But, there is a sales tax. Thankfully the state’s sales tax isn’t too high either. The state’s sales tax is 7% but various cities can add additional taxes that range between 1-2.75%. I’ve heard it’s not uncommon for residents that live close to the border of Virginia (sales tax 4%) to make big purchases like appliances there.
But at the end of the day, not having to pay state income tax while living in Tennessee is a perk that can’t be overstated. It’s a huge relief to get to use a bit more of your paycheck for fun stuff like eating out and concerts.
#7. The live music scene
Tennessee’s most famous city, Nashville, is dubbed Music City but not without reason. You can’t throw a stick without hitting a musician belting a Taylor Swift tune (for better or worse).
Nashville’s music culture needs no introduction, the industry’s storied past is stuff for legends. Thankfully, those living in Tennessee (or merely visiting!) can take advantage of this perk. But Nashville isn’t the only city that deserves a shout out, Memphis is the birthplace of rock and roll and the blues!
Living in a state that can lay claim as being the birthplace of various genres of music (country, blues, rock and roll) means you’ll be spoiled for choice after moving to Tennessee.
Cons of Living in Tennessee
#1. Sky-high crime rate
It’s important to me that this list of the pros and cons of living in Tennessee is as honest as possible. As such, I want to start with something that is very important to know before moving to Tennessee.
Tennessee has some of the highest crime rates (per capita) in the nation.
In fact, a recent USA Today study found that Tennessee is the 3rd most dangerous state in the country, based on violent crimes and murders. Sensational headlines aside, there’s no denying that certain areas of the state are ripe with crime.
Likewise, the Centers for Disease Control and Prevention (CDC) found that Tennessee has the 7th highest homicide rate in the nation.
Needless to say, I was alarmed to learn about the high crime rates before moving to Tennessee and decided to reach out to a coworker that made the move before me. She offered an interesting point of view by sharing her opinion.
She said the majority of violent crime is committed by violent people against other violent people. Most everyday Joes are immune from violent crime unless they run in those circles. But, by and large, everyday life in Tennessee isn’t a risky affair.
#2. Embarrassingly low wages + high poverty
Tennessee has some of the lowest wages in the country. And I’m not just talking about minimum wage. Across the board, the
Speaking of minimum wage, the state doesn’t have a minimum wage law which means employers must pay the current federal minimum wage of $7.25 per hour. Even with the relatively low cost of living in Tennessee, I doubt that I’m the first to tell you the minimum wage is too low.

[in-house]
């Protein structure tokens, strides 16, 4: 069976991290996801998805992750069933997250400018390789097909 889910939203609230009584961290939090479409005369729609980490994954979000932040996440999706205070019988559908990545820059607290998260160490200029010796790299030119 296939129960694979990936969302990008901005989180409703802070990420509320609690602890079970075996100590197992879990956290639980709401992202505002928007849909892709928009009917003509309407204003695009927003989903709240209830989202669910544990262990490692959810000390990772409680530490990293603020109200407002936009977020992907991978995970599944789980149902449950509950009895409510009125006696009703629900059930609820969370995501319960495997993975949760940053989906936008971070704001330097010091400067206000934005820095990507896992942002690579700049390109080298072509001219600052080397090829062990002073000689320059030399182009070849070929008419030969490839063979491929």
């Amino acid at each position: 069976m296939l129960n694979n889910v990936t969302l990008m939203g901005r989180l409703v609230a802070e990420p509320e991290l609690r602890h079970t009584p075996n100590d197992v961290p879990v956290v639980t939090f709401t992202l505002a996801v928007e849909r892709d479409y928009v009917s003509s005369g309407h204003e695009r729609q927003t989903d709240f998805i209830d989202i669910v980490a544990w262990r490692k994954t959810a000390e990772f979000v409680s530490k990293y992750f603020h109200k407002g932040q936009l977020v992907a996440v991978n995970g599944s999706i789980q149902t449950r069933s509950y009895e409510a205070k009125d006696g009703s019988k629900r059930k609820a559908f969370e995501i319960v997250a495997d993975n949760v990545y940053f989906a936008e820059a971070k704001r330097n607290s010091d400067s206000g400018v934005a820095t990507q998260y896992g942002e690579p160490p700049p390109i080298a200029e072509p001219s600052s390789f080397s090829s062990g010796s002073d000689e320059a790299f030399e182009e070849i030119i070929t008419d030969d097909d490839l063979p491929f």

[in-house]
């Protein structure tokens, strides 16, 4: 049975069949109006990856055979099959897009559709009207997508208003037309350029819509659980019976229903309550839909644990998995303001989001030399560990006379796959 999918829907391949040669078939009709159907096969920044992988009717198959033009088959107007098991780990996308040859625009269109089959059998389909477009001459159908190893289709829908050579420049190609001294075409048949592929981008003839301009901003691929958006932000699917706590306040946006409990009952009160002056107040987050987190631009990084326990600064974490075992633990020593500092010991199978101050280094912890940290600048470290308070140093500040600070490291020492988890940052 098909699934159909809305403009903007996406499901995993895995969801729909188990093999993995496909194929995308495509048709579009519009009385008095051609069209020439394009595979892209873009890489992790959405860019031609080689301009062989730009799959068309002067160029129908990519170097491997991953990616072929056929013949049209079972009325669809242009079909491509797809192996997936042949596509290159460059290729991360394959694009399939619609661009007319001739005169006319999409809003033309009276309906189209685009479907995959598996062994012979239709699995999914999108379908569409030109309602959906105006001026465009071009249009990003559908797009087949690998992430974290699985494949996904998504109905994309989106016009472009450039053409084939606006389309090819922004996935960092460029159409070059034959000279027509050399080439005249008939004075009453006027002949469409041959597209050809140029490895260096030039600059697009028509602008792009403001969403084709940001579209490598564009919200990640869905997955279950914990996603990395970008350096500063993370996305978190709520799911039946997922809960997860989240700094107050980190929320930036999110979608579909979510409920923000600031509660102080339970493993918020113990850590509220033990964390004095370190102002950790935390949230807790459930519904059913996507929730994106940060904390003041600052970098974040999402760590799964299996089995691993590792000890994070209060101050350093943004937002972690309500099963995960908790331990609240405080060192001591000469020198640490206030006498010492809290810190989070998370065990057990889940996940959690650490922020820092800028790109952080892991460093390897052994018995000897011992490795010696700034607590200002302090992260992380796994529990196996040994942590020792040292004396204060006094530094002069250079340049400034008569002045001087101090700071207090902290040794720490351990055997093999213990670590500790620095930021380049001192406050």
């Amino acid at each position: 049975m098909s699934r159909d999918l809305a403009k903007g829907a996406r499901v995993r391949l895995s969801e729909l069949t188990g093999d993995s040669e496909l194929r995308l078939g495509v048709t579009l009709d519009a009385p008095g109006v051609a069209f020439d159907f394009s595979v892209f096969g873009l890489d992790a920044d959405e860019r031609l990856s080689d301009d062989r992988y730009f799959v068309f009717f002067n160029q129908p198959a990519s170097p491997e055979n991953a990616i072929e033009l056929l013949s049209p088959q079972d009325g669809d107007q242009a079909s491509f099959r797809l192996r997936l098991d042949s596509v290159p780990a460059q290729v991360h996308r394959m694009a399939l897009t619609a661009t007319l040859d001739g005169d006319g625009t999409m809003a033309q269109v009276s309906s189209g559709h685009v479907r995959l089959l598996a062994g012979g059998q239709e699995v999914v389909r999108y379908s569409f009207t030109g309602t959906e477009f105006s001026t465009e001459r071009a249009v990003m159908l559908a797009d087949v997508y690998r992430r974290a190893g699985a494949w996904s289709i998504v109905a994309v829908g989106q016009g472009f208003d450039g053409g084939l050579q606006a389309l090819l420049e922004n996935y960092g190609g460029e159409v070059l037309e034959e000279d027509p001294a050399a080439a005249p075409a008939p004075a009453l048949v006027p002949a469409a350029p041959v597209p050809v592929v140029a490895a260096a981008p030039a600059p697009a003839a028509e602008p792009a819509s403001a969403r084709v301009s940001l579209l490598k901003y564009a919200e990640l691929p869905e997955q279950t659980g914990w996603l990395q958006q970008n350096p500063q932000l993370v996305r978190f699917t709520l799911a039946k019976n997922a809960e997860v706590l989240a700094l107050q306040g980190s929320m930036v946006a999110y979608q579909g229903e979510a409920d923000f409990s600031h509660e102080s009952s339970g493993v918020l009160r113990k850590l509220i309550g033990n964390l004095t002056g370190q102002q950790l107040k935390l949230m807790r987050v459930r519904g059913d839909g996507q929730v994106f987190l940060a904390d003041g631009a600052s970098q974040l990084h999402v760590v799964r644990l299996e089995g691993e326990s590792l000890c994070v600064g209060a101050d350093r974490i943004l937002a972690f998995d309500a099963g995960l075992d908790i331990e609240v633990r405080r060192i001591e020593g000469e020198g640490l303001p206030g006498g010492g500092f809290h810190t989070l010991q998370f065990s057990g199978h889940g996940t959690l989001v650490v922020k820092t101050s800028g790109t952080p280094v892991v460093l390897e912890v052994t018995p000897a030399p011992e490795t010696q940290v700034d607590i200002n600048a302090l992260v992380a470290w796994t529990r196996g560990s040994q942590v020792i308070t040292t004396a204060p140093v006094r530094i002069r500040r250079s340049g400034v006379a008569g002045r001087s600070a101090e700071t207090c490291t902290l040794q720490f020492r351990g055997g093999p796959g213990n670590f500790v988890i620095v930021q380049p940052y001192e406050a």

Nobody can afford to support themselves off $7.25 per hour. Heck, according to MIT the actual living wage for a single adult in Davidson County (second most populous county in the state) is a whopping $18.35.
To offer some perspective, MIT found that $6.53 is considered the poverty wage and with minimum wage offering less than $1 more, most people living in Tennessee struggle to afford it. Hell, Tennessee has the 12th highest poverty rate in the nation.
You know the drill: don’t move to Tennessee without having a well-paying job lined up beforehand. Heck, living in Tennessee is nothing short of a dream for those that can work remotely and get paid higher wages.
#3. Life expectancy is low
Yet another thing that surprised me about living in Tennessee is learning that, at 76 years, the life expectancy is the 5th lowest in the country. Ugh, that stat absolutely gutted me.
But after moving to Tennessee it wasn’t hard to see why. People seem to live a pretty sedentary life around here, and we have the 4th highest obesity rates in the nation, to boot.
There’s really no reason to sugarcoat these stats if you’re considering moving to Tennessee. You can live an active lifestyle, but it will require extra effort. Driving is preferred to walking and most of the state’s infrastructure was built to accommodate cars.
#4. Terrible infrastructure
Speaking of cars, let’s talk about roads and infrastructure, because that’s one of the biggest disadvantages of living in Tennessee. The state has been going through “unprecedented growth” for the better half of a decade and infrastructure is not keeping up with the influx of people moving to Tennessee.
In terms of improvements, it seems like various different ideas get tossed around but nothing changes. The cities continue to sprawl and we’re still planning with cars in mind, but we’re not doing a good job up-keeping (or improving) what we currently have.
#5. The summer heat and humidity